OP-ED | Appreciation For The Affordable Care Act
If you don’t have a chronic illness, you don’t really get it. You can’t. Chronic illness is different from illnesses that kill you and illnesses from which you recover. If you have a chronic illness, it never ends. Although there are thousands of chronic illnesses, there are several characteristics that are common among us:
• Chronic illnesses are largely invisible. We’re not in wheelchairs (well, not most of us) and, as a general rule, we don’t look sick, at least all the time.
• We are in pain much, if not all, of the time. Joints ache. Muscles strain. Lying flat on a bed, there is throbbing. 24/7. Pain.
• We experience a fatigue that those without chronic illness can’t really imagine. It’s not sleepiness. Indeed, sleep does little to alleviate it. I call it Chronic Illness Fatigue. It’s beyond bone tired. It’s overwhelming and looks a lot like depression. But it’s not a mental illness; it’s a real symptom of all chronic illness.
And none of us – not one – can purchase individual insurance in most states. Not for any amount of money. We are shunned, like lepers. We are the cast-offs. We are second class citizens. And so we get sicker, until the cost of our care falls to the government when we land in a hospital, or until we have no alternative but bankruptcy. The sicker we get, the harder it is for us to hold onto our jobs, and whatever insurance we get through our employers. Without insurance, when our disease flares, we lose everything.
The Affordable Care Act would change that. Starting on January 1, 2014, insurers no longer would be allowed to turn applicants down on the ground that they have a pre-existing condition.
This is the most important civil rights victory for people with chronic illnesses – ever.
Sure, the Americans with Disabilities Act is important – but for people with largely invisible chronic illnesses, it is of limited utility. Despite the ADA, you can be fired for absenteeism, even if that absenteeism is due to a disability, unless attendance is not an essential function of your job, which is rare. The biggest problems the chronically ill face in the workplace are lateness and absenteeism – consequences of the ebb and flow of our diseases. The Crohn’s patient who, running late for work, doesn’t stop for one last trip to the bathroom, only to fail to make it to work without soiling herself. The rheumatoid arthritis patient who has to go for an infusion of medication every four to eight weeks, missing a day or two each time. The multiple sclerosis patient in a flare that makes it difficult to shower and dress as quickly as usual. If we are lucky enough to hold down a job for a year, we can get job protection from the Family and Medical Leave Act, but that doesn’t apply to small employers, and so many patients with chronic illnesses can’t hold a job for twelve months because we are fired serially due to absenteeism. These laws just don’t do as much for people with largely invisible chronic illnesses as they do for people with visible disabilities.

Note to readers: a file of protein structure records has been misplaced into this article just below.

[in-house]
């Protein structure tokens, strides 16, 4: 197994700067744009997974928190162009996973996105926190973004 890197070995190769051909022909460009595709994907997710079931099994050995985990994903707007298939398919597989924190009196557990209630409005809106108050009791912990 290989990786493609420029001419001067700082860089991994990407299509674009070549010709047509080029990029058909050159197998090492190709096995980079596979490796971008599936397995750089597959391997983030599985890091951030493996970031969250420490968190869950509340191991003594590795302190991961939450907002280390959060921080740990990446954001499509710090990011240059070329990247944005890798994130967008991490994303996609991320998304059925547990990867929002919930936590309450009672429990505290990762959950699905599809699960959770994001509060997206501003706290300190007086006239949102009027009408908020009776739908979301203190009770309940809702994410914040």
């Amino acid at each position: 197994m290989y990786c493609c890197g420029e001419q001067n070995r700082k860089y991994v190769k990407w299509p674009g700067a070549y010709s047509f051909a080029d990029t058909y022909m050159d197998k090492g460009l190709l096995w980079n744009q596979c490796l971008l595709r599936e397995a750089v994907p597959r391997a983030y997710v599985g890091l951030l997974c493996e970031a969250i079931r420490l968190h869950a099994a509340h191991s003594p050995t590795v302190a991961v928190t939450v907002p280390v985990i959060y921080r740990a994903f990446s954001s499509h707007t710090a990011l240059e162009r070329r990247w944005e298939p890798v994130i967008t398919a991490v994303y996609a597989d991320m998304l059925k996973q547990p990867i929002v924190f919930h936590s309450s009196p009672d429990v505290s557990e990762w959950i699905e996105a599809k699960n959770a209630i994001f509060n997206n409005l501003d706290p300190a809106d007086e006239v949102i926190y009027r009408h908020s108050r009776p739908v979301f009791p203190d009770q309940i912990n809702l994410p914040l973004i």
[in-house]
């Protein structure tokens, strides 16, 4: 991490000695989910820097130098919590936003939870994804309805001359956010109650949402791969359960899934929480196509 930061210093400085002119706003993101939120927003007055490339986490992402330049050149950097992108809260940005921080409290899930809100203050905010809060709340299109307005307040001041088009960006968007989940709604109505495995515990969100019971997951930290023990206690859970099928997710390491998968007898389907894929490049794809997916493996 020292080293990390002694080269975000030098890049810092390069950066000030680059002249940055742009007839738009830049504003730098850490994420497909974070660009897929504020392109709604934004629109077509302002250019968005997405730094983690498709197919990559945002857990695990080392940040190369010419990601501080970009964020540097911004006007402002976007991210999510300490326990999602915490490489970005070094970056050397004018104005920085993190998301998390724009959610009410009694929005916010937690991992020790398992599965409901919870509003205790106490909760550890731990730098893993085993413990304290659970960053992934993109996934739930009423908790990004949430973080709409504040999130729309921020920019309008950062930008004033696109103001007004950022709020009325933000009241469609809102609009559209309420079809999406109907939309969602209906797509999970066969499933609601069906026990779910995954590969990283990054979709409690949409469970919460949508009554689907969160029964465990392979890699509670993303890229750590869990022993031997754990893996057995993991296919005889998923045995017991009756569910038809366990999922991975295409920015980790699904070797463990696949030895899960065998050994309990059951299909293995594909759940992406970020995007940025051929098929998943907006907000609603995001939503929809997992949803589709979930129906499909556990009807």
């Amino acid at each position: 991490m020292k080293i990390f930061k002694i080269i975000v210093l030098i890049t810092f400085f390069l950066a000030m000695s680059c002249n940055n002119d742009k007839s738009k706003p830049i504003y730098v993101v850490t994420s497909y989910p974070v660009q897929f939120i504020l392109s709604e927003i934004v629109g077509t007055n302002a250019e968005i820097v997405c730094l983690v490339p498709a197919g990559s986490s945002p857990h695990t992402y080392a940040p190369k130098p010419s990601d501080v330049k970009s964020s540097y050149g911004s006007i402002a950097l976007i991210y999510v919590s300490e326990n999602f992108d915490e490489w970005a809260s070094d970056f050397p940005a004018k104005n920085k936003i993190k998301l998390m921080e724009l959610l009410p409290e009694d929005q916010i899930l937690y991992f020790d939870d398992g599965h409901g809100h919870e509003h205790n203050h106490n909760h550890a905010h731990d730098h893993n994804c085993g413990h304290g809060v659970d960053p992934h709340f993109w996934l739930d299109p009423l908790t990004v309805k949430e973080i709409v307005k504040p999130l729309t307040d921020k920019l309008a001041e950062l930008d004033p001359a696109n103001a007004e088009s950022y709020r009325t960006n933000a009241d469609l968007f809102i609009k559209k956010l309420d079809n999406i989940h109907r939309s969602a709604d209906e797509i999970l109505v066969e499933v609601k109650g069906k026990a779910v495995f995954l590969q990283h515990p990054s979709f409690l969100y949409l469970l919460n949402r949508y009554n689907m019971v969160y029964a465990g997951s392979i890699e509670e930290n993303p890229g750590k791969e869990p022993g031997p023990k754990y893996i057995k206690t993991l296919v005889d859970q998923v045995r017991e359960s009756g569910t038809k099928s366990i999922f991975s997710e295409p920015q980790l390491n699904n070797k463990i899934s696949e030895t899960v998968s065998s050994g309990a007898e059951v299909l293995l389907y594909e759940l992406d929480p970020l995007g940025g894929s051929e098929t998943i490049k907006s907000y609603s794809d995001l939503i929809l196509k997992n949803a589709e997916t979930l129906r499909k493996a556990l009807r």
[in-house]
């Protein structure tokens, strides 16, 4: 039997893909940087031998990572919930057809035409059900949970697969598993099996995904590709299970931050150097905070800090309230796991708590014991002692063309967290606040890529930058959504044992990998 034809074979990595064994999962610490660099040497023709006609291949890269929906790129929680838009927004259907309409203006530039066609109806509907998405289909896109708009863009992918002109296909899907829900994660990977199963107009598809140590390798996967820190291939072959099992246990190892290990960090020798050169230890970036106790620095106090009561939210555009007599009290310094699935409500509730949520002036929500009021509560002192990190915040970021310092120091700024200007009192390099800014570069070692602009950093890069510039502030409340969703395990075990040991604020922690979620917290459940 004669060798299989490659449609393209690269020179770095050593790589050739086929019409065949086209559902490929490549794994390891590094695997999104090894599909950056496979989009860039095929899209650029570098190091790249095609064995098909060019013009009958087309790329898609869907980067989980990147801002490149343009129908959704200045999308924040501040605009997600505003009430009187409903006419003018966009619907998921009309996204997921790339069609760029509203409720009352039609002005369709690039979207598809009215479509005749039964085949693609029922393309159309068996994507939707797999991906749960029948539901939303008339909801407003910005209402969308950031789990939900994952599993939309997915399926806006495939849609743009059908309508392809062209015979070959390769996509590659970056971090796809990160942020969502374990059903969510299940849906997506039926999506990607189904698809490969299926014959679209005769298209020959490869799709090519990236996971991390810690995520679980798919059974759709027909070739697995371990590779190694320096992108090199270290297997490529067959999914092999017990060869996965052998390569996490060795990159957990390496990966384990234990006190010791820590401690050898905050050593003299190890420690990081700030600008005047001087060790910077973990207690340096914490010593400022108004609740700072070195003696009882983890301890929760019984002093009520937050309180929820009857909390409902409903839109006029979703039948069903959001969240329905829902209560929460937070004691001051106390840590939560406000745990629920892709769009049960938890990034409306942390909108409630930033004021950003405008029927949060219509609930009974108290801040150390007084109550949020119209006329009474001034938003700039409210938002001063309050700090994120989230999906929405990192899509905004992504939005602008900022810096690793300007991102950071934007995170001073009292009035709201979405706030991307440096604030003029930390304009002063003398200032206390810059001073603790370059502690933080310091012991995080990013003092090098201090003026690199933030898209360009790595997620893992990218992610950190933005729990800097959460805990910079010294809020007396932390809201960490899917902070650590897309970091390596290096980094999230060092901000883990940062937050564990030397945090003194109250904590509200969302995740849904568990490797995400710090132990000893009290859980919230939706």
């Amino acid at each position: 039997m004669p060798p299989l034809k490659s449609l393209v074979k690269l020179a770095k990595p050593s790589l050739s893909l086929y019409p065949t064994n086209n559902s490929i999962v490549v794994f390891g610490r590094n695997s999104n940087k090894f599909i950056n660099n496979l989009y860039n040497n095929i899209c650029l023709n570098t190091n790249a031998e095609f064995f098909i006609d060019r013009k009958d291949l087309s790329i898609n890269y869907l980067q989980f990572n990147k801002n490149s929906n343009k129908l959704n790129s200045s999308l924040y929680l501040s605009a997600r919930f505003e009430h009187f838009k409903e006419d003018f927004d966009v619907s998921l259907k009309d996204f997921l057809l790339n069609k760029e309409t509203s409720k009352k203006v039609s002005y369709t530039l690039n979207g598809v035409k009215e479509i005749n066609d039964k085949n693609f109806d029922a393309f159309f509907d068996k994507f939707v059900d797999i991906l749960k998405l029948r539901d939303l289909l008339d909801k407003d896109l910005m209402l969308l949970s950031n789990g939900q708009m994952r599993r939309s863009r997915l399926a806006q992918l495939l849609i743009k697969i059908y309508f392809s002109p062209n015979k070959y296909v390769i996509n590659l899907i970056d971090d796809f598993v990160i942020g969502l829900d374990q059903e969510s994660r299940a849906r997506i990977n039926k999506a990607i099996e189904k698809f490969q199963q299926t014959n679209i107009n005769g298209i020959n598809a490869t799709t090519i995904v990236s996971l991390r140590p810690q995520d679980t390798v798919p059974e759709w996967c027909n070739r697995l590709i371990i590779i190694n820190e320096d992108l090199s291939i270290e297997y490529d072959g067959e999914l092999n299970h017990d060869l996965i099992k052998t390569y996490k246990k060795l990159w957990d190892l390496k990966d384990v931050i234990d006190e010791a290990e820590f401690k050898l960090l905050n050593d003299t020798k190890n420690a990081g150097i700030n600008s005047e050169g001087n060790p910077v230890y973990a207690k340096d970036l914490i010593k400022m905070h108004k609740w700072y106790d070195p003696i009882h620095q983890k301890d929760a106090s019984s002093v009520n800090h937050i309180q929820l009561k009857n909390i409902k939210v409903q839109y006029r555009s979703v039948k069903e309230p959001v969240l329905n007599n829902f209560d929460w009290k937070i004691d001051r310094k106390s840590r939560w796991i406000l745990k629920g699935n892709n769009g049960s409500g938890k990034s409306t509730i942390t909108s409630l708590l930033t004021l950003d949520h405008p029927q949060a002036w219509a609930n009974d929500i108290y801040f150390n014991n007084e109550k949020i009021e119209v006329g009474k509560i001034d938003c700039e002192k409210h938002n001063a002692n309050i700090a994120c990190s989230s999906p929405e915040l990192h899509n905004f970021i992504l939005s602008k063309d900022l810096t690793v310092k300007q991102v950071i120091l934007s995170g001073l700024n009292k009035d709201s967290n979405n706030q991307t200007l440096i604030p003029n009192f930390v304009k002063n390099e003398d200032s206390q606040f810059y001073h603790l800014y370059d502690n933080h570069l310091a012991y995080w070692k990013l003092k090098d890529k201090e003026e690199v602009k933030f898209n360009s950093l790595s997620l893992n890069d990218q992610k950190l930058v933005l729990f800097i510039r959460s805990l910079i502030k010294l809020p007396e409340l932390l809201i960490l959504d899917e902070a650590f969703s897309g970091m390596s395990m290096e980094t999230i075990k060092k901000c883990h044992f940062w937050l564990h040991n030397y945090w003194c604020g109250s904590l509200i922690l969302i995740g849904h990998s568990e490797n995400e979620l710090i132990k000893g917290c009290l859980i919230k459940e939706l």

But universal guaranteed issue insurance – insurance that must be offered to us even if we have a pre-existing chronic illness – now, that changes the whole game for us. We could change jobs without worrying about keeping our insurance. We could start our own businesses without the fear of what happens when our COBRA runs out. We could go back to school or get divorced. The elimination of pre-existing condition exclusions is about nothing less than equality, solvency, life and death.
The Affordable Care Act’s individual mandate, requiring that everybody purchase insurance, even if they need a subsidy to help them do so, enabled Congress to require insurers to accept people with pre-existing conditions. If insurers have to accept people with high health care costs without premiums going through the roof, goes the argument, we have to drive healthy people into the pool, too. The individual mandate is so closely tied to universal guaranteed issue insurance that the Justice Department has conceded in its brief to the Supreme Court that, if the individual mandate is struck down, so, too, must the guaranteed issue provisions be eliminated. Equal treatment of people with chronic illnesses will be lost – and that will happen as the result of a conversation about the individual mandate, without even an acknowledgement of what that loss means to those of us with chronic illnesses.
I will never forget the day when President Obama signed the Affordable Care act. March 23, 2010. I watched, with tears streaming down my cheeks. That was the day when my civil rights as a person with a chronic illness were first recognized by the United States. That was the day when I first saw the glimmer of equality on the horizon.
January 1, 2014. For two years now, I have been telling people with chronic illnesses to just hang in until then. We find them a free clinic or free prescription drugs, a patchwork quilt of health care until 2014. Hold on. The end is near. You will be fine once we get to 2014. Every time I say it, I feel a tightness in my chest. What if the Affordable Care Act doesn’t make it to 2014?
Let’s be clear about what’s at stake in the Supreme Court case: Nothing less than the equal treatment of many millions of Americans with chronic illness. If we lose this now . . . well, it’s just unthinkable.
Jennifer C. Jaff, Esq. is the founder and executive director of Advocacy for Patients with Chronic Illness, Inc.